AC Roman ART 4C.qxp

3/4/2008

2:46 PM

Page 105

105

AC Roman ART 4C.qxp

106

3/4/2008

2:46 PM

Page 106

AC Roman ART 4C.qxp

3/4/2008

2:46 PM

Page 107

scenic representations. The few windows of varying colours and dimensions allow only a dim light to filter into the building. The church is considered one of the most beautiful examples of Romanesque Cluniac architecture in France.

Basilica Sainte-Marie-Madeleine, Vézelay The Basilica of Sainte-Marie-Madeleine in Vézelay (p.80-81-82), a famous place of pilgrimage, is a medieval pearl, which was erected in 878 (then rebuilt in 1120 on the location of the predecessive Carolingian building). It is one of the most beautiful edifices from the Romanesque period in Burgundy. Its spacious design and the unique lighting made the basilica world-renowned. It is one of the stations on the pilgrimage to Santiago de Compostela in Spain, because according to legend it houses the tomb of St Mary Magdalene. The basilica’s columns are topped by the famous ninety-nine story-telling capitals. The tympanum above the two-winged entrance portal as well as the interior of the arch inside the vestibule is remarkable, too.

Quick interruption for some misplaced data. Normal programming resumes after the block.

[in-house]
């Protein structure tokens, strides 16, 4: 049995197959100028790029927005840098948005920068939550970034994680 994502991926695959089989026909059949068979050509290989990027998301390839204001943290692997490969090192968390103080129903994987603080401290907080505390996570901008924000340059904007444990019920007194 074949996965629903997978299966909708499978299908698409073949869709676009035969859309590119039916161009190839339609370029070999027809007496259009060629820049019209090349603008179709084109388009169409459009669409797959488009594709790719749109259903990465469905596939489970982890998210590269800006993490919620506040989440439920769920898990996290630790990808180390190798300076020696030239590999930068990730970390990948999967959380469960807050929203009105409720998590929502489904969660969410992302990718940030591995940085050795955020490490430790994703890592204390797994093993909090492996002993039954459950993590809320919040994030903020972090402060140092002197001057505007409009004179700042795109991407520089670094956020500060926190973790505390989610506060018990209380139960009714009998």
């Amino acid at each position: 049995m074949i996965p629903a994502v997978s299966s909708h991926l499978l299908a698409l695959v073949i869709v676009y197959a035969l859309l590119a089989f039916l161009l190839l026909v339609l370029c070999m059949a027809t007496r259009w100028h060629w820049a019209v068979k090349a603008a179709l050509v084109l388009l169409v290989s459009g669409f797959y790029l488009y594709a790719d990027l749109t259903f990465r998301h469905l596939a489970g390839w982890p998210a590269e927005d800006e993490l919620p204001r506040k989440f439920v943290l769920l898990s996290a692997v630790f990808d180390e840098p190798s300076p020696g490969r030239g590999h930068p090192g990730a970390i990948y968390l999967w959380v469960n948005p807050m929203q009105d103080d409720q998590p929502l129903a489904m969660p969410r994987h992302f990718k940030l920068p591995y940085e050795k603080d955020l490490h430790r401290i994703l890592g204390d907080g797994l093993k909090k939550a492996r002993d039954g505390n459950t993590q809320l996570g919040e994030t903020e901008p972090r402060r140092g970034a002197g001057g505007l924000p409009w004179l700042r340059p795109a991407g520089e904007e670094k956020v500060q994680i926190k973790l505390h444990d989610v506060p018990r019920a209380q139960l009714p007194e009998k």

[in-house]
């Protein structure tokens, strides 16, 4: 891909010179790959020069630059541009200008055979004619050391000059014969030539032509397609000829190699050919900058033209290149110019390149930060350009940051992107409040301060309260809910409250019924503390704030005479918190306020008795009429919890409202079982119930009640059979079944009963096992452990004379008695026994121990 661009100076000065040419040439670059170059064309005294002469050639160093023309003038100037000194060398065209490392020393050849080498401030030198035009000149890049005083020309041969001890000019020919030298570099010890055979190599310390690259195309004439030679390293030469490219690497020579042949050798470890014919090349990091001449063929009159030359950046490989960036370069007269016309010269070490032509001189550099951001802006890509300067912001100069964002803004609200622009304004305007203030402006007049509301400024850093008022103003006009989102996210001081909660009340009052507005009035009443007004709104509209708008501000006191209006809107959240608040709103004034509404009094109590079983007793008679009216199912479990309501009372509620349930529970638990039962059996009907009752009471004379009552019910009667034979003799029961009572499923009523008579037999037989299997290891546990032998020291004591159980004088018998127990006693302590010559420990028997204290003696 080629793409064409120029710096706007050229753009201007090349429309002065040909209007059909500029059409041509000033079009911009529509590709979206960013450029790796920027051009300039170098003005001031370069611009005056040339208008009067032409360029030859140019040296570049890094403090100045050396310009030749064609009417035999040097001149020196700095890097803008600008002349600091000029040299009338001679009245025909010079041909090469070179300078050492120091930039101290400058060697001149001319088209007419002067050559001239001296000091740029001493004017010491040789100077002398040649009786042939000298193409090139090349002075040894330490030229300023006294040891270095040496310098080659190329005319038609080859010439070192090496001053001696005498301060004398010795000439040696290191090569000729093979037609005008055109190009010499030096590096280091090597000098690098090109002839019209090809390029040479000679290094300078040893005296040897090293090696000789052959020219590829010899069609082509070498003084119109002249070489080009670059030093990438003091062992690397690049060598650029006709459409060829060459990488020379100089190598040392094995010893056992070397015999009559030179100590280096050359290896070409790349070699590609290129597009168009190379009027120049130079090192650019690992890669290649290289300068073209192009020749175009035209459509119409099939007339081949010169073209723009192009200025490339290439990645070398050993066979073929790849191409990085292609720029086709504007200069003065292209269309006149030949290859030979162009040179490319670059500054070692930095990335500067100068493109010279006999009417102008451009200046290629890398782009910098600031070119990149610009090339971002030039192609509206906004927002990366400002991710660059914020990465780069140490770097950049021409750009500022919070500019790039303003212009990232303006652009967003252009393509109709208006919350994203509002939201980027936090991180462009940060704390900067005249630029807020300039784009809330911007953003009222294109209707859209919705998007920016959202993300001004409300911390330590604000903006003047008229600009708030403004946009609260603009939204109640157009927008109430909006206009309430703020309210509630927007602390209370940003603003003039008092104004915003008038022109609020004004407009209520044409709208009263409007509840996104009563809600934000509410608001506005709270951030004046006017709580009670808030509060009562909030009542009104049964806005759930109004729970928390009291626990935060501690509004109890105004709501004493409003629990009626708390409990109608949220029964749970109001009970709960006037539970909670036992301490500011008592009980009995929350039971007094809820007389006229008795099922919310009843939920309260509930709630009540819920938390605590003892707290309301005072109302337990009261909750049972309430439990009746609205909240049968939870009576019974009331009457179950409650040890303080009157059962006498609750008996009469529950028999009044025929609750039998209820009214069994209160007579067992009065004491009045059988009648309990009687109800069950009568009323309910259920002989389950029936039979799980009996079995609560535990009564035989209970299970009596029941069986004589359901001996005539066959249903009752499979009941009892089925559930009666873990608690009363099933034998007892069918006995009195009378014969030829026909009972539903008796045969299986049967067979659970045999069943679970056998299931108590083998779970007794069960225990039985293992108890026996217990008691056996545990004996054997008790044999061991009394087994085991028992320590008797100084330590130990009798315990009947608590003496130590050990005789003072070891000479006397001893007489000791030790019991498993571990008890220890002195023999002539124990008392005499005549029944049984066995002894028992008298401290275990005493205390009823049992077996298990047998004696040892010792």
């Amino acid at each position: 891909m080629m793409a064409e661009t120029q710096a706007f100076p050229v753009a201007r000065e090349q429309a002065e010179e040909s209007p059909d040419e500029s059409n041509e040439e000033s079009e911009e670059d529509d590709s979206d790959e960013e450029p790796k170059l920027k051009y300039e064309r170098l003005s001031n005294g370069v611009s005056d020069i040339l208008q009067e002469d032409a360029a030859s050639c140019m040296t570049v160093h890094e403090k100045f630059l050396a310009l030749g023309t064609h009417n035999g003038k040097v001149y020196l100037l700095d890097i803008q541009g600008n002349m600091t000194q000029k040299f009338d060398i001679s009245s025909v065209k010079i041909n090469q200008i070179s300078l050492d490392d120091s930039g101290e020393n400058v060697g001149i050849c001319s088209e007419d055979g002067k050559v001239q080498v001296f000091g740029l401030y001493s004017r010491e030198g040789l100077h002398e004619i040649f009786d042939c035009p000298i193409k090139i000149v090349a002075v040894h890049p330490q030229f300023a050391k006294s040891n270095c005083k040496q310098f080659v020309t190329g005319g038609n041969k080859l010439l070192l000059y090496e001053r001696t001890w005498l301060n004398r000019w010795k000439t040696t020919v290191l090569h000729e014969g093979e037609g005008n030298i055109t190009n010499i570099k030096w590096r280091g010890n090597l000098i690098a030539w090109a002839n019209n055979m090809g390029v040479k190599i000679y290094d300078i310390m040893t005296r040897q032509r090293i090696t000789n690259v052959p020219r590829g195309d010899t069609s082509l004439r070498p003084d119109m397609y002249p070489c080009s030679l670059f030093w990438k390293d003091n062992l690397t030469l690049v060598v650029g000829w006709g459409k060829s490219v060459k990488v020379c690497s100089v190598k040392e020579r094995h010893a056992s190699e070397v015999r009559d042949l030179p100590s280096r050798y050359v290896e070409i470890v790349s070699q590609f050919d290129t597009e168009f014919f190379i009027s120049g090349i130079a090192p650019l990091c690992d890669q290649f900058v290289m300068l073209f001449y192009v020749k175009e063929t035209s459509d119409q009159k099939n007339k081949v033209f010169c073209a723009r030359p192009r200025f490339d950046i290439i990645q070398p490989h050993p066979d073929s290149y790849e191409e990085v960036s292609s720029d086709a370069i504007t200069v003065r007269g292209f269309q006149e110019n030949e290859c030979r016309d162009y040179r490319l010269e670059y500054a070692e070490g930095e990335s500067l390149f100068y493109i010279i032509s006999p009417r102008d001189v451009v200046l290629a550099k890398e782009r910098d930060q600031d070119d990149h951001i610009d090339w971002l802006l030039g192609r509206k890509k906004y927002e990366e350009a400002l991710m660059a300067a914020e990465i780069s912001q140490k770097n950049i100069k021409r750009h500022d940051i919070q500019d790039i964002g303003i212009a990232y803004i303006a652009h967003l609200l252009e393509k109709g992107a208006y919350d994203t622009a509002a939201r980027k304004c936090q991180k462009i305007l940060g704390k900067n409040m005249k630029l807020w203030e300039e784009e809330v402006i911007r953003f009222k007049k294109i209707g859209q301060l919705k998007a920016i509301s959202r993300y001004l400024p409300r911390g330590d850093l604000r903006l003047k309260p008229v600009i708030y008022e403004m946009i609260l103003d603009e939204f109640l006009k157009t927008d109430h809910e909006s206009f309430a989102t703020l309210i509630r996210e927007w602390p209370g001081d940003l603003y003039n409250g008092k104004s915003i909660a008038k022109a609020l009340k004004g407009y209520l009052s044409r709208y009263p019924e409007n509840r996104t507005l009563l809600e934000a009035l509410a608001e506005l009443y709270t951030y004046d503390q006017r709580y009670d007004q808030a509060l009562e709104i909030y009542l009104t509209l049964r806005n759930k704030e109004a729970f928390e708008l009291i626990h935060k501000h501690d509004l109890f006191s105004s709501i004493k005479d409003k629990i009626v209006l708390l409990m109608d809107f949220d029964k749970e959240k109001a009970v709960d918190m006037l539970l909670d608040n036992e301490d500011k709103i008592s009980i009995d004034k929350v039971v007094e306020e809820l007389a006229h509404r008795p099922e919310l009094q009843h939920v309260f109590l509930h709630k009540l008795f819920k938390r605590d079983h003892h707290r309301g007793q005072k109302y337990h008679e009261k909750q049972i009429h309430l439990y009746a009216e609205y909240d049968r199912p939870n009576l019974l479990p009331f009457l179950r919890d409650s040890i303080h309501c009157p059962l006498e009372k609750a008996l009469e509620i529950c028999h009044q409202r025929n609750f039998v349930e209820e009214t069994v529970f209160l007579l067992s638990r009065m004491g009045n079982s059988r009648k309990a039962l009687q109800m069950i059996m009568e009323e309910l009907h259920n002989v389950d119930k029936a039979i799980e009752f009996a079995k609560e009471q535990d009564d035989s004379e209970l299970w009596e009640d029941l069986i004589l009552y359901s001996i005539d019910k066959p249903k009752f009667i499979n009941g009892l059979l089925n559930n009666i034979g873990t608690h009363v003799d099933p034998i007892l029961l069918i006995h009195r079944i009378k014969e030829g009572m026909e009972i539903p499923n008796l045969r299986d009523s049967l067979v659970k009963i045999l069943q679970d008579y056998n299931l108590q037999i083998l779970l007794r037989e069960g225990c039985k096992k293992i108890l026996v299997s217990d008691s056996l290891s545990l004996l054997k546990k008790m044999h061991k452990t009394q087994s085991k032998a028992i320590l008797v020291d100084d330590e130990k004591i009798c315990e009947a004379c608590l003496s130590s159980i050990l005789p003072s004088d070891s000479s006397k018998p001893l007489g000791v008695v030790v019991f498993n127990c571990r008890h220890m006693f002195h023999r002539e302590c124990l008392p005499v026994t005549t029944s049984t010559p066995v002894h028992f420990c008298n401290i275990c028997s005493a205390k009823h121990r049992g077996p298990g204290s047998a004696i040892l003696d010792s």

Fontenay Abbey St Bernard of Clairvaux founded the abbey of Fontenay (p.79), which is still intact today, with its simple, clear, strict façade based on the order’s ideals. This magnificent example of Romanesque Cistercian art is located in a remote area, approximately thirty-seven miles from Dijon, Burgundy’s capital. The abbey consists of a church with marvellous groin vaults, a monastery and the gardens. The rules of the Cistercian order did not permit towers, only bells and roof turrets; ornamentation, figurative capital decoration, or sculpted portals were inadmissible. Colourful window glass was forbidden. The style of the Cistercian monks was radically different from the rest of Romanesque architecture in this respect, in particular from Cluny. Thus they became the precursors of the ascetic version of the Gothic style. The church building is 66 metres long and 16.75 metres tall. There are no pews and the floor is made of tamped down clay. The abbey was preserved in the manner in which it was conceived in the twelfth century. Its nave, up to the choir, is roofed over with a Burgundian pointed barrel on massive transverse arches. Lighting is provided through the side-aisles and the dense window clusters on the entrance wall, the choir walls and at the end of the transept. The interior decoration is strict and simple too, and the walls consist either of bare stone, or are plastered with the joints painted white. White was the only colour permitted, like the Cistercians’ clothing. The almost ascetic building forms of the Cistercians were held in high esteem and soon spread all over Europe. The basilica with its two side-aisles houses the thirteenth century larger-than-life stone statue of the Madonna of Fontenay, and the tomb plates of Burgundian nobility. The dormitory, where the monks slept on bags of straw, was 55.75 metres long and located above the